DR Congo re­form­ers feel state’s iron fist


“We live in a city ... that has no roads, no in­fra­struc­ture, no schools, no wa­ter, no elec­tric­ity and no jobs,” says young democ­racy ac­tivist Tre­sor Ak­ili of his home town of Goma in the east of Demo­cratic Repub­lic of Congo, where decades of war and a myr­iad of mili­tias have bled the pop­u­la­tion dry.

“Our strug­gle was born of what we’ve lived through,” Ak­ili, 25, adds. “Ev­ery part of our daily lives in the Demo­cratic Repub­lic of Congo is dis­gust­ing.”

But rather than re­sort­ing to vi­o­lence to change that sit­u­a­tion, like many other young peo­ple in this trou­bled coun­try, Ak­ili joined the Strug­gle for Change (known as Lucha in French).

Founded in Goma in 2012 as a “non-po­lit­i­cal and non-vi­o­lent cit­i­zens’ move­ment,” Lucha is push­ing not just for peace, but for real democ­racy and a greater shar­ing of Demo­cratic Repub­lic of Congo’s huge min­eral wealth.

“We are adepts of non-vi­o­lence. We can’t stand arms,” says Juvin Kombi, who joined Lucha to shake his fel­low cit­i­zens out of their pas­sive ac­cep­tance of the po­lit­i­cal and eco­nomic or­der of a coun­try the United Na­tions says is one of the world’s least de­vel­oped.

“The thing we’re fight­ing against is above all injustice — so­cial injustice,” says Kombi, 26, claim­ing Lucha also de­fends the “hu­man dig­nity be­ing smoth­ered here amid the se­cu­rity sit­u­a­tion we con­front.”

Lucha took root three years ago in the blood-soaked soil of eastern Demo­cratic Repub­lic of Congo close to the Rwan­dan bor­der, whose re­source-rich land has been long bat­tled over for the for­tunes to be made from min­ing it.

Ak­ili and Kombi were only chil­dren when rebel chief Lau­rent-De­sire Ka­bila took power and be­came pres­i­dent in 1997.

They then grew up within the vi­o­lence of two long wars in the east, and the con­tin­ued un­rest af­ter Ka­bila was as­sas­si­nated and his son — cur­rent pres­i­dent Joseph Ka­bila — took power.

The geno­cide in neigh­bor­ing Rwanda in 1996 has­tened the de­scent into chaos and blood­shed as an in­flux of vi­o­lent Hutu mili­tias was fol­lowed by no fewer than two in­va­sions by Rwan­dan gov­ern­ment forces, who sup­ported Tutsi rebels in eastern Congo un­til 2013.

With that vi­o­lence only feed­ing more vi­o­lence, ac­tivists in Goma search­ing for a way out of fear and eco­nomic de­pri­va­tion formed Lucha, which Kombi and Ak­ili joined the year it was cre­ated.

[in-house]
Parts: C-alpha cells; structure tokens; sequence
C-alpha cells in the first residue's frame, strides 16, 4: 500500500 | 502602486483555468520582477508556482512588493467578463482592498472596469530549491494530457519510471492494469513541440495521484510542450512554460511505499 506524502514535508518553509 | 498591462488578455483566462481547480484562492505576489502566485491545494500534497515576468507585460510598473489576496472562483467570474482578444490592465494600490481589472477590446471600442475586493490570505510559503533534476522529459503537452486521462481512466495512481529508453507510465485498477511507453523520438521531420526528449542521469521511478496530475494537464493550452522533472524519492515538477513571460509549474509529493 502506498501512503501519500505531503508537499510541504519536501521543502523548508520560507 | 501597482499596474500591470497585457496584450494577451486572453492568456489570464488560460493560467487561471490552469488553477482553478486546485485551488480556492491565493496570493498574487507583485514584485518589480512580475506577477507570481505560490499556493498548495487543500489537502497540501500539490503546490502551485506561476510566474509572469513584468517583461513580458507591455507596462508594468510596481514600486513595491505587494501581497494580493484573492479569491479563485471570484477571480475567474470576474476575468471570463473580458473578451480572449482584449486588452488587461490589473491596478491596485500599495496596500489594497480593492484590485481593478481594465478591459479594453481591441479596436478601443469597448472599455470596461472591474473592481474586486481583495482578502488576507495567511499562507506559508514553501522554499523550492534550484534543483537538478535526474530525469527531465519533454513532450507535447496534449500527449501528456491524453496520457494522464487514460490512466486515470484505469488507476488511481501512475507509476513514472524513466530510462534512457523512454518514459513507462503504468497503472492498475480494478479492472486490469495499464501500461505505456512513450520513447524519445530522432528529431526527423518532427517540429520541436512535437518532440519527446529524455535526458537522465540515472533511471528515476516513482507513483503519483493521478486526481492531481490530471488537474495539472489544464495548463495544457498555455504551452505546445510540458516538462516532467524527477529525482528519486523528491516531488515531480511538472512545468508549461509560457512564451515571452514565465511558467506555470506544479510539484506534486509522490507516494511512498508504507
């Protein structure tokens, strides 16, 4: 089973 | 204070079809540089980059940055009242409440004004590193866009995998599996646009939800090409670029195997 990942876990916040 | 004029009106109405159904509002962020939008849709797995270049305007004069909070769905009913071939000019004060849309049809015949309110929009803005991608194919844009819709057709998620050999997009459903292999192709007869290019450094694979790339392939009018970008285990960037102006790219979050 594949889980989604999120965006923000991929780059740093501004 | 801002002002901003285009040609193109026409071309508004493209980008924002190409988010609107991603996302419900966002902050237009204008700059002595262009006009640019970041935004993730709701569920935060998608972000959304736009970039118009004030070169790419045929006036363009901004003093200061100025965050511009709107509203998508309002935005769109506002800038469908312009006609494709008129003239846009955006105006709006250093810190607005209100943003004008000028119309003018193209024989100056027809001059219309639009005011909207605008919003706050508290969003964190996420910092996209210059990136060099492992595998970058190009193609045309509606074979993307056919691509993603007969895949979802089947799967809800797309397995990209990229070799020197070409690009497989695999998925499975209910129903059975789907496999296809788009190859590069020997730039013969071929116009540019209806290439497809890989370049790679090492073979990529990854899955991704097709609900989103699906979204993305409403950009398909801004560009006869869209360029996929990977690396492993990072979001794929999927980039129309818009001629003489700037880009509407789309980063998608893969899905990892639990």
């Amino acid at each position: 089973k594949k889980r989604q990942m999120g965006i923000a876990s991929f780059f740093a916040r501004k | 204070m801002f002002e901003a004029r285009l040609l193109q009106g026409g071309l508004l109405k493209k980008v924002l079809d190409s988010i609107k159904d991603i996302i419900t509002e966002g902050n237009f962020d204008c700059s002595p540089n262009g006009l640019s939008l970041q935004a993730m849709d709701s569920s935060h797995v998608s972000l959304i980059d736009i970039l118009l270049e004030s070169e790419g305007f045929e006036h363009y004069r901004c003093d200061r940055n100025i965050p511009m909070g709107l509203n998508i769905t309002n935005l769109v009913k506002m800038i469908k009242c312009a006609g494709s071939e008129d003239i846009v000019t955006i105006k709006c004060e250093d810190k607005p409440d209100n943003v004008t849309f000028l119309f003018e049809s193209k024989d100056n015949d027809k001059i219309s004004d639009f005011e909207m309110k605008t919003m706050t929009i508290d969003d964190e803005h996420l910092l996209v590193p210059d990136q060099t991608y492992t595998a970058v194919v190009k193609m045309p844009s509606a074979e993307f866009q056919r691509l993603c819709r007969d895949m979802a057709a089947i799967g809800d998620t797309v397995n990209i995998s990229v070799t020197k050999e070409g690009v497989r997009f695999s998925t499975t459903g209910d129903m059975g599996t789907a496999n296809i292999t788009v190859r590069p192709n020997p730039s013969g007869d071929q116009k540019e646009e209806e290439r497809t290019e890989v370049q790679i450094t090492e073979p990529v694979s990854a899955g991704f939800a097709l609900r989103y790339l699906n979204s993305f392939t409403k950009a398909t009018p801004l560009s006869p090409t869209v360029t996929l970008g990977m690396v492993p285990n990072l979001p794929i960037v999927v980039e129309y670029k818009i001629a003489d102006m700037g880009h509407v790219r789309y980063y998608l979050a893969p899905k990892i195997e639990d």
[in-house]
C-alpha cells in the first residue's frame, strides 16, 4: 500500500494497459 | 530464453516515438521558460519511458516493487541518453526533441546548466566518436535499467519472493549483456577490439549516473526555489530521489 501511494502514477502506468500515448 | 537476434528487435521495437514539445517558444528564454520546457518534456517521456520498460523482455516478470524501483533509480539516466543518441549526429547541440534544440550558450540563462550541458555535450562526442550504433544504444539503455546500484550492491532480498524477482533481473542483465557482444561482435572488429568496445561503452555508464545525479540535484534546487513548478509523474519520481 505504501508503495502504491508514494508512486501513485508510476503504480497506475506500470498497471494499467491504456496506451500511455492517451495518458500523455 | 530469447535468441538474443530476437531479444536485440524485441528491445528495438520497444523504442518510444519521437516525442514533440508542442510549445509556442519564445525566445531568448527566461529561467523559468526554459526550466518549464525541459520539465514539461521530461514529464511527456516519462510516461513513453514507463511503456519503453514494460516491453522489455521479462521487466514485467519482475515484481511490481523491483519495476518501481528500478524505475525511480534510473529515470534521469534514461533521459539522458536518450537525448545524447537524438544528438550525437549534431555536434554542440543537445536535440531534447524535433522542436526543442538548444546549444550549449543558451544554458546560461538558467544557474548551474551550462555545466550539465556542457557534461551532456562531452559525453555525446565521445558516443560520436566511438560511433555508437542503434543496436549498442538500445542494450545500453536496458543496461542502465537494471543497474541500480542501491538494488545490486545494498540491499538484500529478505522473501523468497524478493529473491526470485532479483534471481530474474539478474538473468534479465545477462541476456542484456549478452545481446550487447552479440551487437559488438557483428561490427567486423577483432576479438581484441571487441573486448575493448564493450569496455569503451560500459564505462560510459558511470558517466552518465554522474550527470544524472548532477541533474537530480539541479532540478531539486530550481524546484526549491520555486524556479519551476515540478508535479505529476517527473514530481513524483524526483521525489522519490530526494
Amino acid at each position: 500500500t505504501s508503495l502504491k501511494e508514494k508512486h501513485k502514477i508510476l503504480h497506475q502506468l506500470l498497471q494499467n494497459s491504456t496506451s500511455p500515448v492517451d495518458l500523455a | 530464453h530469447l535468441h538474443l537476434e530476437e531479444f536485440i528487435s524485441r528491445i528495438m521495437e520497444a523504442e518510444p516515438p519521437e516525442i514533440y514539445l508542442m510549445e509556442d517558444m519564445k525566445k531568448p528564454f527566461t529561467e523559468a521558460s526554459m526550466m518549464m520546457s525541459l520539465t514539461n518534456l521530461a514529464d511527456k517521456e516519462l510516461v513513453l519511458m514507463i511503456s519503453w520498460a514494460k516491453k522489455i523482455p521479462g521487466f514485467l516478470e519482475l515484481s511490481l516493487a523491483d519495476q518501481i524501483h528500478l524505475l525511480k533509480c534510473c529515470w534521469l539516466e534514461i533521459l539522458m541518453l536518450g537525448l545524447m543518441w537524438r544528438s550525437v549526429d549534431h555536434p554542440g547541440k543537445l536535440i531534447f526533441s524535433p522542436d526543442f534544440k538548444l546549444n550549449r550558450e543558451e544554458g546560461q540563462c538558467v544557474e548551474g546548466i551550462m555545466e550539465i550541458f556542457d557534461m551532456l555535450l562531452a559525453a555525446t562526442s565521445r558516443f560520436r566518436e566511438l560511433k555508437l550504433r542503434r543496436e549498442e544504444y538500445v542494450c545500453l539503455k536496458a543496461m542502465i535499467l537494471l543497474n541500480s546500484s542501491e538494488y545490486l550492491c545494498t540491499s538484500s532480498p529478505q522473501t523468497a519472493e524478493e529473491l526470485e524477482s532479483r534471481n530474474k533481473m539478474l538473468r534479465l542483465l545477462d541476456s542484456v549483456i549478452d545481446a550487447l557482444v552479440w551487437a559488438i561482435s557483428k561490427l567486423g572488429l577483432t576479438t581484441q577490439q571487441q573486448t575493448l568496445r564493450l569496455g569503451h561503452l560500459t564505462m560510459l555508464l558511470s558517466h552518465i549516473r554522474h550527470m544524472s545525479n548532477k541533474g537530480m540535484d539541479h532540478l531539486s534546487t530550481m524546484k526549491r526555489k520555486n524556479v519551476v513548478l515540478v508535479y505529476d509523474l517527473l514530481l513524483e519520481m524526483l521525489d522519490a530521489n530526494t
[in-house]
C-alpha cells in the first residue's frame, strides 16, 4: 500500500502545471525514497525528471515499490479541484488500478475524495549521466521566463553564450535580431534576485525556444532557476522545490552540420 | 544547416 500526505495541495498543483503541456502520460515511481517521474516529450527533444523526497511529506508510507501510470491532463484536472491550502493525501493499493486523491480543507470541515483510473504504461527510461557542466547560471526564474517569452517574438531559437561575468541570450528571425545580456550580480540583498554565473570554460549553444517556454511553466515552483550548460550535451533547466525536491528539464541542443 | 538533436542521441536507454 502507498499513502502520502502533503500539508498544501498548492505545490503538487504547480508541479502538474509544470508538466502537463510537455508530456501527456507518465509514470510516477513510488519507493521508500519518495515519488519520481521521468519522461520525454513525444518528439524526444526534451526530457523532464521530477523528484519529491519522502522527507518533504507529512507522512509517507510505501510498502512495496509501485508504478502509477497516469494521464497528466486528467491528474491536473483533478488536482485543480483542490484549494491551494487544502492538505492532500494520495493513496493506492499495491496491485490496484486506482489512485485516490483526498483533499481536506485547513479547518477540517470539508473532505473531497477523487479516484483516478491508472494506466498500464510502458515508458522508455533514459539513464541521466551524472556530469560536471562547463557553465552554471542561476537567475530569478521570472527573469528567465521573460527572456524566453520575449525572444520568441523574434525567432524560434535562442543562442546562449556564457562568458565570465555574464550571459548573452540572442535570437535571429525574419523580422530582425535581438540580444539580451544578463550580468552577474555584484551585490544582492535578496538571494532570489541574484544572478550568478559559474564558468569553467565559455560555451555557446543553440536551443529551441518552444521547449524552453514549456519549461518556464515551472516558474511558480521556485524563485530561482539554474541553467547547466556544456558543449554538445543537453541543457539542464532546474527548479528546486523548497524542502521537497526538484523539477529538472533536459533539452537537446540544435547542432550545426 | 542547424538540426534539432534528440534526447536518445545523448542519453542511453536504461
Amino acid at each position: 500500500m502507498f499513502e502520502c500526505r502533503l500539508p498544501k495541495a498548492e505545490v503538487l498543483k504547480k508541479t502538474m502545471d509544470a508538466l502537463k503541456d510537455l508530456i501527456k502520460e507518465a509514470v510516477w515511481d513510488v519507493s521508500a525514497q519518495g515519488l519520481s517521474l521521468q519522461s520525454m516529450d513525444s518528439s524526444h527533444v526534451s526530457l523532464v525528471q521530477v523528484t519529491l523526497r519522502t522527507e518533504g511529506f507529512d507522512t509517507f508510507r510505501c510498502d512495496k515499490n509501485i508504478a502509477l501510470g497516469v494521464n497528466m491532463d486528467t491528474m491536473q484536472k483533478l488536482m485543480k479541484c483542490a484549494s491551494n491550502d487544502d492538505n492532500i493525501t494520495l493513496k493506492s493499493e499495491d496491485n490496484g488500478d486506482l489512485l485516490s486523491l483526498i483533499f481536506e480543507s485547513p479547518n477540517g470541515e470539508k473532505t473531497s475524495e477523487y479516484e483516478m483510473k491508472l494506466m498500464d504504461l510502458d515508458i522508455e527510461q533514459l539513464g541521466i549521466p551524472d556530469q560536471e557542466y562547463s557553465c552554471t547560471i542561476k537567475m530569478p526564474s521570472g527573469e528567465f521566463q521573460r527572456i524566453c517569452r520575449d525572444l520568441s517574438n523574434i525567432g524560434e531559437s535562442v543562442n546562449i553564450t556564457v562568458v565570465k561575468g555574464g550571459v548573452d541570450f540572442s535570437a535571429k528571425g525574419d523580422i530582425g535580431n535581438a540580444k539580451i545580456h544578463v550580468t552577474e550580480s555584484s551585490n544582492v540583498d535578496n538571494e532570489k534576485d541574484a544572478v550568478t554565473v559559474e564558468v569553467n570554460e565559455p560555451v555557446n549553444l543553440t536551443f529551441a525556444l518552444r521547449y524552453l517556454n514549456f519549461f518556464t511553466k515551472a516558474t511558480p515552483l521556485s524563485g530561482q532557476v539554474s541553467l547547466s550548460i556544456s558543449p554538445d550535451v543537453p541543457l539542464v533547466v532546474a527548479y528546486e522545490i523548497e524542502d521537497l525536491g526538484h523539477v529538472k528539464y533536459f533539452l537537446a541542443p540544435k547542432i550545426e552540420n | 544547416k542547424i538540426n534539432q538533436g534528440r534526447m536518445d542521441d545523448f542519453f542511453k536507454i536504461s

‘I have a dream’

Like many fel­low mem­bers, Kombi and Ak­ili de­scribe their non­vi­o­lent strug­gle by quot­ing iconic po­lit­i­cal rebels and thinkers like Martin Luther King, Jr., right down to his “I have a dream” speech.

They also cite Amer­i­can Gene Sharp’s 1993 book “From Dic­ta­tor­ship to Democ­racy,” which is cred­ited with inspiring many at­tempts at peace­ful up­ris­ings around the world in re­cent years, in­clud­ing the Arab Spring.

Yet like groups be­hind those non-vi­o­lent re­volts, Lucha has suf­fered heavy-handed treat­ment from the au­thor­i­ties.

One of Lucha’s top fig­ures, Fred Bauma, has been kept in se­cret detention since his March 15 ar­rest in Kin­shasa while at­tend­ing a con­fer­ence on good gov­er­nance and democ­racy.

Par­tic­i­pants in that fo­rum from Sene­gal and Burk­ina Faso were even­tu­ally de­ported by Demo­cratic Repub­lic of Congo au­thor­i­ties who claimed they had been pre­par­ing “acts of vi­o­lence.”

But the rough treat­ment of Bauma and his fel­low ac­tivists drew in­ter­na­tional at­ten­tion to Lucha and its strug­gle at a crit­i­cal time for the coun­try.

It comes in the wake of deadly protests and mass ar­rests in Jan­uary of gov­ern­ment op­po­nents, who de­nounced moves they claimed were de­signed to de­lay pres­i­den­tial elec­tions and al­low Ka­bila to re­main in power in de­fi­ance of the con­sti­tu­tion.

Lucha hopes to in­spire the wider pop­u­la­tion to stand up to con­tin­u­ing abuses of power and pres­sure for greater re­dis­tri­bu­tion of the na­tion’s con­sid­er­able wealth.

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